Friday is the first day of on-field workouts at the NFL Combine. We’ll see running backs and offensive linemen do athletic testing and then display their traits on the field. It’s a big day for a lot of players. Here are the players the AP Nerd Squad will be watching.
Kent Swanson: Devin Singletary
The Florida Atlantic running back has some of the most fun tape among running backs in the draft class. There are still questions about his ability in the passing game, as he didn’t get many opportunities in his time with the Owls. If Singletary shows some ability as a route runner in drills this week, that’ll help his stock rise. He’s got electrifying talent as a runner, but if he can prove to teams that he can also be dynamic in the passing game, the Chiefs won’t have a chance to select him in day two.
Craig Stout: Elijah Holyfield
Another in a seemingly endless line of quality Georgia running backs, Holyfield is a wonderful blend of power and agility built for the next level. Able to cut quickly, make players miss or run right through them, Holyfield is a potential prize in this draft class. He has serious questions about his long speed, and both his pass protection and receiving ability will be under severe scrutiny this week. If he runs a solid 40-yard dash and performs well in the passing drills, Holyfield might find himself creeping into the early day two conversation.
Matt Lane: James Williams
With the emergence of Damien Williams and Darrel Williams, I’m a bit lower on the news at running back than most; an early pick on RB doesn’t tempt me. Instead, my focus is on a pure third-down back that can provide some special teams play, and the juice to break any touch open. There are a handful of backs that could be available on Day 3 that could be this guy (why oh why isn’t Darwin Thompson at the combine?) but James Williams out of Washington State has the best receiving production you can find at running back. His agility is top notch — he’s shifty and explosive in the open field — but I’m interested in his long speed to gauge what kind of home run hitter he can be.
Kent Swanson: Tytus Howard
Howard was one of the prospects we enjoyed watching at the Senior Bowl this year. He’s an outstanding athlete on tape, and I’m looking forward to seeing what kind of numbers he puts up in Indianapolis this weekend. Some consider Howard to be a Day 2 prospect, and even a top 50 player. If he puts on a show in drills and testing, that very well could be the case. Howard moves his feet extremely well for a man his size and has ideal length for the position. He’s a competitive player who gives great effort. Coming from Alabama State, he’s still got a long way to go, but even in a good offensive line class, Howard’s athletic traits could help him stand out.
Craig Stout: Andre Dillard
An early-round player that would be a luxury pick for the Chiefs offense, Dillard is a developmental tackle that needs help with his hands and his anchor at the next level. The AP Draft team holds him in high regard as a Day 2 pick, and it’s mostly because of his athleticism. His quickness and explosiveness show up in both run and pass blocking, and with some grooming, he has the makeup of a good left tackle. He should be at or near the top of a lot in the combine drills, and how he performs in agility and strength drills could be the difference between a first-round grade and a third.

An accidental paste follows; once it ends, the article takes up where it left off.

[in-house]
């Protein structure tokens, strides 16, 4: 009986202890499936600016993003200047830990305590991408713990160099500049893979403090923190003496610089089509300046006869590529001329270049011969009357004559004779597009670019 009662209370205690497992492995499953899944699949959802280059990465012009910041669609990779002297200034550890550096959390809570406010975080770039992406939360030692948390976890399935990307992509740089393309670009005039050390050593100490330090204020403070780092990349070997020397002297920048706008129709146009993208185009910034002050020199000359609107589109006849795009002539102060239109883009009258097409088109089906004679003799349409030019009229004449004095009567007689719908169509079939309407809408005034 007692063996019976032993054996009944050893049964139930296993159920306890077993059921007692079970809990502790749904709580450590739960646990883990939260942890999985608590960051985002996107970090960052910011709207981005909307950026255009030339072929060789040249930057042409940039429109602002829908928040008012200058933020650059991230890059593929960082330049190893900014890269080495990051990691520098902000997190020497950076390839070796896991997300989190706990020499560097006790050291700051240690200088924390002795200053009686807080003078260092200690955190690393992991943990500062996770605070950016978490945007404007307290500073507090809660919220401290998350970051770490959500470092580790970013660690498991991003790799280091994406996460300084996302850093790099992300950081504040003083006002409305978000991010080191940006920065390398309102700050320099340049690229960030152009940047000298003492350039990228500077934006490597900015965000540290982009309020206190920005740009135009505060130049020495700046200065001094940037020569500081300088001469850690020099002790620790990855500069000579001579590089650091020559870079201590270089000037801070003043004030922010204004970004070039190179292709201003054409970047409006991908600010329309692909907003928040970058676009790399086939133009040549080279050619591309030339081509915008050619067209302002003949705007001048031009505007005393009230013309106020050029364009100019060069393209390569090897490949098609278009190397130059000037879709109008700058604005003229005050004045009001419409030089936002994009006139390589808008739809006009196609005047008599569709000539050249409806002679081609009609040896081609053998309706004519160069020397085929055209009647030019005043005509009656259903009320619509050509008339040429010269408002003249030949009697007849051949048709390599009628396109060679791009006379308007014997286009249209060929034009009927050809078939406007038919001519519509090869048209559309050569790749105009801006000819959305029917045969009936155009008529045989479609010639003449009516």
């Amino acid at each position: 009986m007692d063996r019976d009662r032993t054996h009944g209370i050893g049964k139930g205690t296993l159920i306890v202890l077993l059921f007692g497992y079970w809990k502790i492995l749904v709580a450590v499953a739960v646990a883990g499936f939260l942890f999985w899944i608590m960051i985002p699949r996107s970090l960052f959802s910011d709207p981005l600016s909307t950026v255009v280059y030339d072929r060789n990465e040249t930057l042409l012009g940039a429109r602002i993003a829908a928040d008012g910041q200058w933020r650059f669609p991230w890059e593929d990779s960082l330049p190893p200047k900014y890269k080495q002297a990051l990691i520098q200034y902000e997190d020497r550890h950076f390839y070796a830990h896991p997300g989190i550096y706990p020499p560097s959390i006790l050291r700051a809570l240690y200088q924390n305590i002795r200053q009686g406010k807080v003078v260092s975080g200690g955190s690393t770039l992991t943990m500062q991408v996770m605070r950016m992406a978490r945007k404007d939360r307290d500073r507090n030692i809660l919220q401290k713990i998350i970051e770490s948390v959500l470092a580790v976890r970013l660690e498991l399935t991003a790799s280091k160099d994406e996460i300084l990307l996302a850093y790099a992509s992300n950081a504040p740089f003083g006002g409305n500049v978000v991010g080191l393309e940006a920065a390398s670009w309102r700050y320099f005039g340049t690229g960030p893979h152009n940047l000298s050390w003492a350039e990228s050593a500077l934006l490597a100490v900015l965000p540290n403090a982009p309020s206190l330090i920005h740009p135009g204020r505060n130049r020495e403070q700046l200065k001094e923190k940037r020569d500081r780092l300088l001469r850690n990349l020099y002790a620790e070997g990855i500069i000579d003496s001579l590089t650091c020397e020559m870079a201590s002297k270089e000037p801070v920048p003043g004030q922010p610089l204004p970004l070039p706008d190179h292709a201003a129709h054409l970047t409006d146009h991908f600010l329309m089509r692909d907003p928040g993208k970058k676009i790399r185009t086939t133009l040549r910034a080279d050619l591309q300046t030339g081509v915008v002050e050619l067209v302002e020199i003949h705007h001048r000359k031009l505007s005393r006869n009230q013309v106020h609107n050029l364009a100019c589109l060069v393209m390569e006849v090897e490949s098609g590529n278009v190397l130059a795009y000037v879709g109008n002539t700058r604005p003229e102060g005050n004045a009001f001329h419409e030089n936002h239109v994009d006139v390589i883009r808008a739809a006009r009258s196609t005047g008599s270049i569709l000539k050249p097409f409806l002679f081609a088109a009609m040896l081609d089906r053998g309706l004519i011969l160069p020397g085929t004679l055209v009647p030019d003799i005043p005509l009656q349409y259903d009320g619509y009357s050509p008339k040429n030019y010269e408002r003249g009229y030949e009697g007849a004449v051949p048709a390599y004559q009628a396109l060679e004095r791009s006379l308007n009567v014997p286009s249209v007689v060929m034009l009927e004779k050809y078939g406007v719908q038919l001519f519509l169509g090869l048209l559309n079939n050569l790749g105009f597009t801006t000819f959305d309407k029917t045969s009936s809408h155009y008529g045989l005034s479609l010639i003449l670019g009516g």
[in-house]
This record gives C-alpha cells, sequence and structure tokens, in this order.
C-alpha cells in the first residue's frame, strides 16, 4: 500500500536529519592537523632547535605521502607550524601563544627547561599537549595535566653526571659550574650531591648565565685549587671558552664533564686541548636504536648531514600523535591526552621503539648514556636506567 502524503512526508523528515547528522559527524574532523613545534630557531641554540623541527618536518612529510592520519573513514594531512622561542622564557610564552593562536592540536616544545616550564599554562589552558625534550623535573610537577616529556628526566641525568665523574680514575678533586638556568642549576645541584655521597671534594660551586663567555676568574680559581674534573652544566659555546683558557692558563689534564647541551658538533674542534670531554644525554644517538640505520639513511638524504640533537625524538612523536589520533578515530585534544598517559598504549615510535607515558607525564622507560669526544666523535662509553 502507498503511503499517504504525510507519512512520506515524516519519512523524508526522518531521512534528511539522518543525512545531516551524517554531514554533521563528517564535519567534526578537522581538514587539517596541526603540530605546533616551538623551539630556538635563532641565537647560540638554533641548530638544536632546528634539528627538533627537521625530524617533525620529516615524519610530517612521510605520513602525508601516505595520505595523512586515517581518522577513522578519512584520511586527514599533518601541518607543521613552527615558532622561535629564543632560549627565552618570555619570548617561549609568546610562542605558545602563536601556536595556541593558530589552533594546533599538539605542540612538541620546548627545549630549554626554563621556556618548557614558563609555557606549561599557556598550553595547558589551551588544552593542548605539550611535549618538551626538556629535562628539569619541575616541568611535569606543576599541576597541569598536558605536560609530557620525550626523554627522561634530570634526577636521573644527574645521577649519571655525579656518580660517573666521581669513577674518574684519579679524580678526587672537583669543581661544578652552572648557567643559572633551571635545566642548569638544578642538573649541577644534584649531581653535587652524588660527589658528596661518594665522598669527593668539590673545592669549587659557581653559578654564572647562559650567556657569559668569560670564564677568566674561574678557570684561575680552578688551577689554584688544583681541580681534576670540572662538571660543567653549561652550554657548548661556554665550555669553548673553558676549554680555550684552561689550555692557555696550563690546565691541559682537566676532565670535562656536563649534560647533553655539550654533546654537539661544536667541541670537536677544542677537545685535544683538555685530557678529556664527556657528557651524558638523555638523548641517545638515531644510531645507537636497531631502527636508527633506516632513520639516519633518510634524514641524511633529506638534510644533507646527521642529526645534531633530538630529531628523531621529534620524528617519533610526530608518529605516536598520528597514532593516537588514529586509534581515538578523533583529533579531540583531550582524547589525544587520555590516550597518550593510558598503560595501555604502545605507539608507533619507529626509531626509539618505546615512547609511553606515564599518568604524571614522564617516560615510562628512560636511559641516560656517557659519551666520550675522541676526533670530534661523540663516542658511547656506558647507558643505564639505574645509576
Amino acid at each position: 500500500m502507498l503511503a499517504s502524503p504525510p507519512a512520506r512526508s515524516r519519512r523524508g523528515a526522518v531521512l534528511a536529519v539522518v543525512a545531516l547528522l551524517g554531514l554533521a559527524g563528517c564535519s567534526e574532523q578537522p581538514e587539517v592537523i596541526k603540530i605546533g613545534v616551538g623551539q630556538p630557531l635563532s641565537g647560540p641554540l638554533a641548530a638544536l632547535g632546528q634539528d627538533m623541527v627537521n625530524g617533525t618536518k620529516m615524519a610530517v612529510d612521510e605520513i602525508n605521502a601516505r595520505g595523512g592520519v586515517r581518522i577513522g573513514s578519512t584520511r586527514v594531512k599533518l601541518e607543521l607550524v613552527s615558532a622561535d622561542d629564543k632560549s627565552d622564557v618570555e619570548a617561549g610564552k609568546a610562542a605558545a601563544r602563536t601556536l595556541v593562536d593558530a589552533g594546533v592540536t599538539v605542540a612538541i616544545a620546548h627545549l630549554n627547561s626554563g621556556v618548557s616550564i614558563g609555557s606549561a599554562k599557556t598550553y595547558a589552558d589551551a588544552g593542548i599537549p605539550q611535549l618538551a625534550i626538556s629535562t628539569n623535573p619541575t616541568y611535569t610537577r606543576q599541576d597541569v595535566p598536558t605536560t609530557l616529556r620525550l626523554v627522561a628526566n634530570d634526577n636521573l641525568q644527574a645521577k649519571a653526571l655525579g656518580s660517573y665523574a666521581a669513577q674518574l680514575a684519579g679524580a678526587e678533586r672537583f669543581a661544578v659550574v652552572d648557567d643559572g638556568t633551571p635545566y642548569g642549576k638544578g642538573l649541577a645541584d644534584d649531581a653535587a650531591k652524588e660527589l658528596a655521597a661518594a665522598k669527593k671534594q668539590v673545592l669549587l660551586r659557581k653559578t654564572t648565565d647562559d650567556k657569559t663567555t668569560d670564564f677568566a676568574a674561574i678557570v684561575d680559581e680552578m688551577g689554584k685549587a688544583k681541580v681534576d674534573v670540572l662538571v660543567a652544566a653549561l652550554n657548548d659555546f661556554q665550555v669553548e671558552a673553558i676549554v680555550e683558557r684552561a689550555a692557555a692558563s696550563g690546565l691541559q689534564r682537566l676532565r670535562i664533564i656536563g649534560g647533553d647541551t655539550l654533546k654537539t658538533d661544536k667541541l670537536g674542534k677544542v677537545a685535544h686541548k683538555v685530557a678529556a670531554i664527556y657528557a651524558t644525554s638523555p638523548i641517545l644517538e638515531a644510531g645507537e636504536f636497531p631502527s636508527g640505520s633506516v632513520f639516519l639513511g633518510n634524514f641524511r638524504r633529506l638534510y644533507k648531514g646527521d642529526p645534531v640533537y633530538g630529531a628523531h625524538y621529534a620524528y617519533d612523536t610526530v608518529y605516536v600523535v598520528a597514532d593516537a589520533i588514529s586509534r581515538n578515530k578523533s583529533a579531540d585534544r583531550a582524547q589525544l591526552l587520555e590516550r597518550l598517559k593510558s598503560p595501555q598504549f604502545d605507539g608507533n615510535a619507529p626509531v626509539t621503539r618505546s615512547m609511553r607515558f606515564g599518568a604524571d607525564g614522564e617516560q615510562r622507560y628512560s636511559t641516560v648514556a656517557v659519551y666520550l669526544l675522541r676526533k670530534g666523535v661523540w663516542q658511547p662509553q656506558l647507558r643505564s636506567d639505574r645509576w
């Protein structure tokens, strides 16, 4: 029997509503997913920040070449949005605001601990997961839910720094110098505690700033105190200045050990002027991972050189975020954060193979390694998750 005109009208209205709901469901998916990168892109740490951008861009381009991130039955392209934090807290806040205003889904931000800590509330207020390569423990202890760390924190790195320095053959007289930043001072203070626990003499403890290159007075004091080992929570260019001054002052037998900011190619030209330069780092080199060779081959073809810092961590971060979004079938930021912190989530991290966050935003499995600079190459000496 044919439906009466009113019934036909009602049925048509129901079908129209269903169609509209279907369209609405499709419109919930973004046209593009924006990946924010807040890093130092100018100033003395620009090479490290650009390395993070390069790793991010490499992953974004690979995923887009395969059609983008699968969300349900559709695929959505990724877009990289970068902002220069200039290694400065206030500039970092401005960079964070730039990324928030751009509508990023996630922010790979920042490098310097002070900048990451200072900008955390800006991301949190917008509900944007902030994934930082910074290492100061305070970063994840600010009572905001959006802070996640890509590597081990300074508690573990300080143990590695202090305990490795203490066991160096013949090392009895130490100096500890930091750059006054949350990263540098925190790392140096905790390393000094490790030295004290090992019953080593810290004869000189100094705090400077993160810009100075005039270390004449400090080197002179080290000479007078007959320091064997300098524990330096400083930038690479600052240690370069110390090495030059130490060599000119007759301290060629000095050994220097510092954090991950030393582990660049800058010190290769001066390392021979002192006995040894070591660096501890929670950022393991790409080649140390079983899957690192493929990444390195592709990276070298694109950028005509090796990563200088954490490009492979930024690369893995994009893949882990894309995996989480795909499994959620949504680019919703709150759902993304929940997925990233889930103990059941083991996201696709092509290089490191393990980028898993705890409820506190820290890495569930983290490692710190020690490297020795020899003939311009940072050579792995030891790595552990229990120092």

Matt Lane: William Sweet
This is a very good offensive tackle class with great top-end talent that carries well into the middle rounds. Unfortunately, I’m not sure the Chiefs are in a position to go hard after the position early, so a guy like Sweet — who is a big, long, raw tackle from the University of North Carolina — is a guy that has my interest. Likely a Day 3 pick, Sweet showcases adequate movement skills on tape but actually survives by using his length. I want to see not how he tests but rather how he looks in on-field drills: the fluidity of his drop step, the lateral slide drill, and if his hands and feet can work in unison.
Interior Offensive Line
Kent Swanson: Garrett Bradbury
The Chiefs may not be interested in a round one interior offensive lineman, but if Bradbury performs as expected this week, he could vault himself to a range of where the Chiefs select and push a player at a position of more immediate need closer to them in the first round. Bradbury’s best play is as a center, and while he isn’t the most stout, he has excellent quickness and moves easily in space.
Craig Stout: Michael Deiter
A player the AP Draft Team saw in person at the Senior Bowl, Deiter has a lot of the traits that Andy Reid looks for in an offensive lineman: quick feet, mobile, and versatile. Playing center, tackle, and guard at Wisconsin, he is a player that can be trusted at multiple positions and in space as a lead blocker in the screen game. He’ll need to show a better base and a little more explosiveness in Indianapolis to rise, but his agility and movement drills should grab the attention of more than just the Chiefs brass this weekend. Deiter looks like a mid-Day two pick that could have some starter impact in his first year.
Matt Lane: Connor McGovern
McGovern is a player that I’m quite a bit higher on than most other reviewers. On the football field, he’s a high-IQ player that plays with different techniques, good power through his legs, and refined hands. None of that leads to excitement for the combine, however. In Penn State’s rushing attack he was often asked to pull in different manners and make some long reach blocks. His ability to stay balanced and transition through all different types of movement should translate to a good overall showing in Indianapolis, showcasing the athleticism necessary for Andy Reid’s offense.
AP Draft Show
We continue our preview of the NFL Combine on this week’s episode of the AP Draft Show.